I was hoping someone could take a critical eye to an idea i've had.

Traditionally it's said that one should diversify across various asset classes and ultimately types to spread the risk out based on their preferred asset allocation. In theory, one should then periodically rebalance their portfolio and potentially scalp the gains from winners and feed into the losers.

Today I was thinking... What if instead of diversifying across a basket of assets you just invested in two ETFs:

  1. TNA - Goes 3x long
  2. TZA - Goes 3x short

For shorter term periods could you simply hold these two, and rebalance them on say a weekly time frame?

Another idea I had was that since traditionally the market goes up you could over weight the long position.




4 Answers 4


FINRA (Financial Industry Regulatory Authority) has an excellent article on the risks of leveraged ETFs, including this detailed example that spells out exactly why these ETFs don't track the index over time, and why your proposed strategy is guaranteed to fail (my emphasis below).

Here’s a hypothetical example: let’s say that on Day 1, an index starts with a value of 100 and a leveraged ETF that seeks to double the return of the index starts at $100. If the index drops by 10 points on Day 1, it has a 10 percent loss and a resulting value of 90. Assuming it achieved its stated objective, the leveraged ETF would therefore drop 20 percent on that day and have an ending value of $80. On Day 2, if the index rises 10 percent, the index value increases to 99. For the ETF, its value for Day 2 would rise by 20 percent, which means the ETF would have a value of $96. On both days, the leveraged ETF did exactly what it was supposed to do—it produced daily returns that were two times the daily index returns. But let’s look at the results over the 2 day period: the index lost 1 percent (it fell from 100 to 99) while the 2x leveraged ETF lost 4 percent (it fell from $100 to $96). That means that over the two day period, the ETF's negative returns were 4 times as much as the two-day return of the index instead of 2 times the return.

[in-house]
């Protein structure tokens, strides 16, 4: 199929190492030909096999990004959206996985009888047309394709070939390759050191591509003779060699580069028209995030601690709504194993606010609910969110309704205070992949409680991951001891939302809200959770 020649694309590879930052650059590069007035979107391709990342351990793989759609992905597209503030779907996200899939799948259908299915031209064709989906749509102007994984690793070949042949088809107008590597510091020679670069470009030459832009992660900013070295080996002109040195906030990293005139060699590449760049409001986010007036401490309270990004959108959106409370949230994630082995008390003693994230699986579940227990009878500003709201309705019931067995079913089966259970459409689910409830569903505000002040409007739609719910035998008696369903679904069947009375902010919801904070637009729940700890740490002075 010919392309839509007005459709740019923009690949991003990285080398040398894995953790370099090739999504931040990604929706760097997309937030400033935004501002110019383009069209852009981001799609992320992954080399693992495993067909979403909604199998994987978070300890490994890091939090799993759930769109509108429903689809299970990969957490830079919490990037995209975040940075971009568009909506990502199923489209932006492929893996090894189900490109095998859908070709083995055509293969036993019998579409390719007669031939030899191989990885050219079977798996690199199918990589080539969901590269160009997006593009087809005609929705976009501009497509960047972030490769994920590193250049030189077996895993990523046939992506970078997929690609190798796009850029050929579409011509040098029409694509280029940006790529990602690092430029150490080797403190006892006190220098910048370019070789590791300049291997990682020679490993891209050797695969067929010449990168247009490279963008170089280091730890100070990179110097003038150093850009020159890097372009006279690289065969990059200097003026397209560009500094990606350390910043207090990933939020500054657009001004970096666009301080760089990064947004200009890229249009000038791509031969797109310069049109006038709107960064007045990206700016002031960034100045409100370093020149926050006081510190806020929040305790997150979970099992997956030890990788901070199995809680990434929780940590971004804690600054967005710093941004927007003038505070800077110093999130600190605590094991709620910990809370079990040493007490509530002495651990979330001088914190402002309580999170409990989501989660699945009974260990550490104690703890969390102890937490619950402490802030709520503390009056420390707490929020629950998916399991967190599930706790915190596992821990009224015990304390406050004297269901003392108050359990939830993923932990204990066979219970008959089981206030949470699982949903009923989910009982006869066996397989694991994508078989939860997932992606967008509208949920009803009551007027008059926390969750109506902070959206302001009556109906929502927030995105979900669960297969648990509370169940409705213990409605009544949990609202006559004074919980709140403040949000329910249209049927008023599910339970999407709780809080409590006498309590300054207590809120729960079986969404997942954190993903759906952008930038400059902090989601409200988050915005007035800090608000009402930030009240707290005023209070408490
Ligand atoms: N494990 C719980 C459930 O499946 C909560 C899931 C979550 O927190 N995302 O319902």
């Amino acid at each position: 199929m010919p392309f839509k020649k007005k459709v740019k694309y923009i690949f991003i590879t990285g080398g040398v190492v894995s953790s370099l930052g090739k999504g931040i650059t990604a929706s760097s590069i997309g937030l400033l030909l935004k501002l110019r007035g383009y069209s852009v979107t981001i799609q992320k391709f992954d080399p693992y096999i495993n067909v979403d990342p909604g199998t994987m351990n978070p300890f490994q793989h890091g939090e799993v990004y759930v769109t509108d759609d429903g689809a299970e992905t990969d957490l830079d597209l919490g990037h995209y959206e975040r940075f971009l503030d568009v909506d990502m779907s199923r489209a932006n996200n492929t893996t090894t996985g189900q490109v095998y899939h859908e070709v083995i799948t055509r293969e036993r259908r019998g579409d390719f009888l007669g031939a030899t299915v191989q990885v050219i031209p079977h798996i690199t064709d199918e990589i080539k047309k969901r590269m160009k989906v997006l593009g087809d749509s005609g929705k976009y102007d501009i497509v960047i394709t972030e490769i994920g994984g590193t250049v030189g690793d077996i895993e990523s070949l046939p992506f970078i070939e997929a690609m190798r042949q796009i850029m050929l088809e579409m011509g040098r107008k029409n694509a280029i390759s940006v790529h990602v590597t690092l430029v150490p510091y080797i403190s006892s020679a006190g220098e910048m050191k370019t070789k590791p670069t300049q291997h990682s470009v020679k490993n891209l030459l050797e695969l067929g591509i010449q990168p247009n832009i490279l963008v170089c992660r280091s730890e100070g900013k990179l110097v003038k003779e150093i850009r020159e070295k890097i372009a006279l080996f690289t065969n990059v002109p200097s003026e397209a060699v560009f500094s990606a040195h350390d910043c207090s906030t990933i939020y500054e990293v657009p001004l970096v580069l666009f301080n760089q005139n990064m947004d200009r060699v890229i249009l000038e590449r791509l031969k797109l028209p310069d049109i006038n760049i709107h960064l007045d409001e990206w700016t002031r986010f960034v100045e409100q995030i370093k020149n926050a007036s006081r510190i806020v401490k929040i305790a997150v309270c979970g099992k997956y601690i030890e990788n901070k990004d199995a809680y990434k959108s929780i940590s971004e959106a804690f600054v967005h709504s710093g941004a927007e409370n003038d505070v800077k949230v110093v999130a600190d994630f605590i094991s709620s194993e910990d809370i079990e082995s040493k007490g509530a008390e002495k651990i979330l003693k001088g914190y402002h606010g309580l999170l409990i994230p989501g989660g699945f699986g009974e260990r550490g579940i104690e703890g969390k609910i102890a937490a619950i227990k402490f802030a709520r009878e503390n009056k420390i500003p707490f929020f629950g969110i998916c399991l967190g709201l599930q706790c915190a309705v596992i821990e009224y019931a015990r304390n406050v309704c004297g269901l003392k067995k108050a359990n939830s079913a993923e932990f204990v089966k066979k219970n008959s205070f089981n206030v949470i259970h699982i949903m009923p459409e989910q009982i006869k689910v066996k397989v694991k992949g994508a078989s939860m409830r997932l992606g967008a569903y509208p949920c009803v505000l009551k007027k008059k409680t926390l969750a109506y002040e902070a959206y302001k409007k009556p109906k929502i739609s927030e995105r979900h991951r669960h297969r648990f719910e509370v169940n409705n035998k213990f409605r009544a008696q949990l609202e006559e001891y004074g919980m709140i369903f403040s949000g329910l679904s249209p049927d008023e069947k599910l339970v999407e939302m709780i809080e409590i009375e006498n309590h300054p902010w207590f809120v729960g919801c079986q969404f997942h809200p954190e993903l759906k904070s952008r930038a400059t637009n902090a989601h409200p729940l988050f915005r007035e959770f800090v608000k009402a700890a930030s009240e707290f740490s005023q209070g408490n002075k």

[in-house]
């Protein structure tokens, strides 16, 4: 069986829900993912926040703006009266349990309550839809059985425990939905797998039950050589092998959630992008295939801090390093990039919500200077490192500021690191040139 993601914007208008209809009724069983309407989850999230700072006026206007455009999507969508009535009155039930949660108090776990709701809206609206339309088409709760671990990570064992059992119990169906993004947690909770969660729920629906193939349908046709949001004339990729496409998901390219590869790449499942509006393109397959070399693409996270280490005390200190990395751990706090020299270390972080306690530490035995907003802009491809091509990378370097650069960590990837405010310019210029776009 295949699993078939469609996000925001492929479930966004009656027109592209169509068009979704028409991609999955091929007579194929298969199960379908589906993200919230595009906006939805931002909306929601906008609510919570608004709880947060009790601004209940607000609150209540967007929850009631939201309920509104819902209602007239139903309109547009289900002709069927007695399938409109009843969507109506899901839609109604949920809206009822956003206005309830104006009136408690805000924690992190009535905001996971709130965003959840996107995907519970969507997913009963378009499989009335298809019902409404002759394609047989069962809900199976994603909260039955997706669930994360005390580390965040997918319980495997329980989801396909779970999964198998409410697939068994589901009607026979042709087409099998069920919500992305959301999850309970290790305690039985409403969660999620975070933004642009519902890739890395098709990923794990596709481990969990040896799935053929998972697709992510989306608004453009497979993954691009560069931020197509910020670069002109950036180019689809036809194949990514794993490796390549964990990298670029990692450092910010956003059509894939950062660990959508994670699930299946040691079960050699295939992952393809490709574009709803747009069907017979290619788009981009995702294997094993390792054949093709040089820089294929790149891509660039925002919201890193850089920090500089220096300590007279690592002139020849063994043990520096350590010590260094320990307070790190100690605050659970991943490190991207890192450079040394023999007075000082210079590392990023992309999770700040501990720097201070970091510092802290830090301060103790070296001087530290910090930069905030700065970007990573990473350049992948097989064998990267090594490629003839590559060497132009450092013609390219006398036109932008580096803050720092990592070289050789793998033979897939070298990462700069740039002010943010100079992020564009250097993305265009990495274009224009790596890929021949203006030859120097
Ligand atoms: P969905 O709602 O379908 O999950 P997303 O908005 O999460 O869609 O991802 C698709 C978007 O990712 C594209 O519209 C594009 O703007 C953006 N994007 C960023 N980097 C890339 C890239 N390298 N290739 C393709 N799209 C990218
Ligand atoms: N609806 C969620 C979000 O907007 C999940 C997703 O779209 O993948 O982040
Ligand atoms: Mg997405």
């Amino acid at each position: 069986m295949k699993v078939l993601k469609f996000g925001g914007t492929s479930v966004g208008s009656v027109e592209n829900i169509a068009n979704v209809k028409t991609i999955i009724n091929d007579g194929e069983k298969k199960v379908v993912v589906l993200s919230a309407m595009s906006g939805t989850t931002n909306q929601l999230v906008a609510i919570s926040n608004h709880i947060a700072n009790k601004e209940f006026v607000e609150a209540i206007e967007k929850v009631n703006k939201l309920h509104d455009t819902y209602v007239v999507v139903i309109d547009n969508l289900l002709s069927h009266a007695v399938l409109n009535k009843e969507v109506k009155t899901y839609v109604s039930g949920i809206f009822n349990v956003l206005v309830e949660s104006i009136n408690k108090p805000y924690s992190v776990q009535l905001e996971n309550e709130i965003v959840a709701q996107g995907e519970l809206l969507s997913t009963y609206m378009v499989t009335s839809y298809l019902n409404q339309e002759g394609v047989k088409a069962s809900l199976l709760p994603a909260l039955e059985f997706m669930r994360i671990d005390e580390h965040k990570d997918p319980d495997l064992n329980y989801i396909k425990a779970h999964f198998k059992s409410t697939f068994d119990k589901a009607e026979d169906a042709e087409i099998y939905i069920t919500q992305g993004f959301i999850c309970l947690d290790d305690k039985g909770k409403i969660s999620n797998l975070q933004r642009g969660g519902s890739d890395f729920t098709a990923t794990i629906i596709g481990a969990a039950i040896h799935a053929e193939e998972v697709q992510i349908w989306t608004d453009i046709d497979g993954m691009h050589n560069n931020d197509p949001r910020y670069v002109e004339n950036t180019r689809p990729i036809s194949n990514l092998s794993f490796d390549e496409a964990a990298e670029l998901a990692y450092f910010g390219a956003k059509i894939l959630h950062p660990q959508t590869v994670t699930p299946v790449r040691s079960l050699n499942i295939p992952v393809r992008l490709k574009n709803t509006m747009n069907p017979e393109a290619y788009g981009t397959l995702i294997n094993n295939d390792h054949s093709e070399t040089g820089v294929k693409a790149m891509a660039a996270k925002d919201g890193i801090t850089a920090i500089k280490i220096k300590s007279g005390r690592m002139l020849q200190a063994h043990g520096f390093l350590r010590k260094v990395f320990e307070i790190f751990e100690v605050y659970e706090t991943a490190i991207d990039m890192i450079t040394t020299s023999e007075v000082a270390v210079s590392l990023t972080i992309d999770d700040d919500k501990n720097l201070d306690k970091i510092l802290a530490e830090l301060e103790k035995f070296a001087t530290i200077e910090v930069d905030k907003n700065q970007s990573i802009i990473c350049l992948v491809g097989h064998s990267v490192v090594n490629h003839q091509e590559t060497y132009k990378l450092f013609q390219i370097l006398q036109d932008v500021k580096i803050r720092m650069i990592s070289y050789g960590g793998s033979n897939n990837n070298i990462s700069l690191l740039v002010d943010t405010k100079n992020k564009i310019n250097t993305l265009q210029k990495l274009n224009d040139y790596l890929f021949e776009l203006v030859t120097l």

Their article is the clearest explanation I've seen to date of why the average investor should avoid these funds.

  • ..avoid mainly being LONG on those I presume
    – Marcos
    Mar 9, 2012 at 0:41
  • @Marcos: It doesn't matter if you're long or short. Holding one of these for a length of time seems like it will lose money by design. These seem to be designed for short-term trading. But if you're doing the sorts of trades that work with these ETFs, you might as well just use options.
    – bstpierre
    Mar 9, 2012 at 12:41
  • For options you need a margin account that has higher fees. Maybe a case in favor of leveraged etfs is that you get to hold them in a normal account
    – Victor123
    Mar 21, 2013 at 21:41

The goal of diversifying your investment portfolio is to hold multiple classes of investments such that when one goes down, another goes up in an uncorrelated way and vice-versa.

If you hold something long and short at the same time, won't your profits and losses exactly negate each other? I believe they will track too closely (if not perfectly) to be useful for diversification.

  • 7
    Exactly. @btspierre points out that this strategy is guaranteed to do one thing and one thing only: lose money! Mar 7, 2011 at 20:11

Not sure what you are accomplishing by doing this. You are incurring a higher margin. Since they track the same index, any combination of TNA and TZA will offset each other and reduce to a single position in either TNA or TZA with some cash as a hedge.

  • Ralph, i see that as being true if you simply held them. But i was thinking more along the lines of frequent rebalancing. So if i decided i wanted to be long term bullish, i could allocate 70% to a long position and 30% to a short position and on a day like today, with TZA up 7%, i could scalp some and move it into TNA.
    – user2925
    Mar 7, 2011 at 19:25
  • Consider adding TNA and TZA options to your strategy. That will help with margin and you can also buy when they are cheap and sell when volatility is high. -Ralph Winters Mar 8, 2011 at 17:28

I've tried this on indexes across different horizon and found it tricky to profit. All it does is to reduce your net exposure and it would be better in my opinion simply to take a smaller position to begin with. Plus having both long and short really messes up my thinking!

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